btw I jsut went out and checked the tranny fluid on the van, when doing so I noticed about a 1/2inch diameter black hose on the right side of the engine compartment that was just sitting there not connected. I could also see another un-attached hose that looks like it was it's mate and they came apart for some reason. One side also had some tape on it with a zip tie. Could this un-attached hose be the problem?

    Thanks again,

    Antonio (^_^)
  • nvbankernvbanker Posts: 7,285
    Could be, hook it up and see if the noise goes away.

    The switchgear is just your A/C controls. Usually, an integrated unit hooked to either vacuum, or electric in the newer ones.
  • mammersmammers Posts: 3
    Every time I use the heater or air conditioner in my 2000 Grand Caravan, a bad odor comes out of the vents. (Please note that I've owned the car since new without any problems, except this one, which began about six months ago.) I brought the car back to the dealer to fix the problem, but I think all they did was to spray some type of disinfectant into the front exterior intake vents. This seemed to correct the problem, but approximately six weeks later the problem returned. My guess is that the air conditioner condensate drain tube is clogged, but I don't know where to find it. Any suggestions?
  • masterpaul1masterpaul1 Posts: 421
    Does your 2000 GC have a filter on the inside under the passenger side dash board? If so, you might want to change that and the filter under the hood.
  • fastdriverfastdriver Posts: 2,273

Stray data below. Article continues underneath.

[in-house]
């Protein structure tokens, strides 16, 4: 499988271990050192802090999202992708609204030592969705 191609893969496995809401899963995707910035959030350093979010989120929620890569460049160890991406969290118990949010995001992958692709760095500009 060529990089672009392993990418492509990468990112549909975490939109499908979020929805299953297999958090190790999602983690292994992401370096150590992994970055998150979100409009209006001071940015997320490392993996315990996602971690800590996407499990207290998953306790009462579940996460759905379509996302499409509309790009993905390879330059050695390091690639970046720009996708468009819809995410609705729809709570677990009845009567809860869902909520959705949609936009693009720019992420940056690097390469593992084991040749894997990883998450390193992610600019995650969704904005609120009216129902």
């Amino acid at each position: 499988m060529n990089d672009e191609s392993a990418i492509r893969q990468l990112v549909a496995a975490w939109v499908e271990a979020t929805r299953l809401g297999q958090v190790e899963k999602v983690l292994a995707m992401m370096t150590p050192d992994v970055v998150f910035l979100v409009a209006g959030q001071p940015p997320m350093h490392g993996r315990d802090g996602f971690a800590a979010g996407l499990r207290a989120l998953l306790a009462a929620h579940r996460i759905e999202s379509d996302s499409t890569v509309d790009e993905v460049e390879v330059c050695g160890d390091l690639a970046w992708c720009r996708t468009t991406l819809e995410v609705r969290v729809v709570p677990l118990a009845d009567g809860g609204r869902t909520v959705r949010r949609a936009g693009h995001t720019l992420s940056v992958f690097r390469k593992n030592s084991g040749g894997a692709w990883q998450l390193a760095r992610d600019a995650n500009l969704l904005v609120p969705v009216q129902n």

The odor used to appear on my FORMER "award-winning Motor Trend Car of the Year"- a 99 Chrysler 300M. To help alleviate it, try this every so often:

    Buy a can of Lysol.
    Put the heater on HIGH.
    Put the heater in the RECIRCULATE position.
    Turn the FAN on HIGH.
    Spray the LYSOL into the vent area on the OUTSIDE of the van near the windshield wipers. Spray a lot.

    This will help. Someone with a DC shop manual should be able to tell you where the drain tube is. Hope this helps.

  • jft26jft26 Posts: 35
    I currently have 104K miles on my minivan. I would like to replace the Platinum Spark Plugs. Is there a trick to getting at the spark plugs on the side of the engine hugging the firewall? Thanks.
  • vchengvcheng Posts: 1,284
    ...the back three plugs from below, with the van parked on ramps. Of course, I left it overnight and worked on it when everything was cool. Believe it or not, there is enough room to get at all three with an ordinary socket with an extension, and a universal joint fairly easily. Just make sure you wear long sleeves.
  • masterpaul1masterpaul1 Posts: 421
    Thanks for the info. I have the 3.8L engine. Do you know if the space is the same in the 2001 GC. I've wondered about the back plugs since I can't see them from under the hood too. I would like to change the spark plugs and wires myself.
  • vchengvcheng Posts: 1,284
    ...with the 3,8 liter engine. The 96-00 model years with both 3.3 and 3.8 engines are the same for changing the rear three spark plugs. Unfortunately, I do not know abou the newer models. I have heard, though, that it is easier than the older 96-00 models. Maybe somebody else here will know that.
  • jft26jft26 Posts: 35
    Thanks for the tip.
  • smart_alecsmart_alec Posts: 19
    To find the source of mold odor first check the cabin air filter. The accordion style fiber glass cloth filter in our 2001 van with 50,000 miles on it was covered with dust and pollen. In our arid climate in the west, mold is not a problem. But in a humid climate, a dirty filter would support a colony of mold. It’s supposed to be changed annually.
    The filter is about 14” tall, 10” wide, and ½” thick. It’s located in a vertical position above the left toe of a front seat passenger, aligned parallel with the passenger’s leg.
    This is how I changed mine:
    First, have a new filter on hand. Partially straighten a paper clip and bend a 1/8th” hook on the end to get a hold on the bottom end of the filter to ease it out. A flashlight would be useful.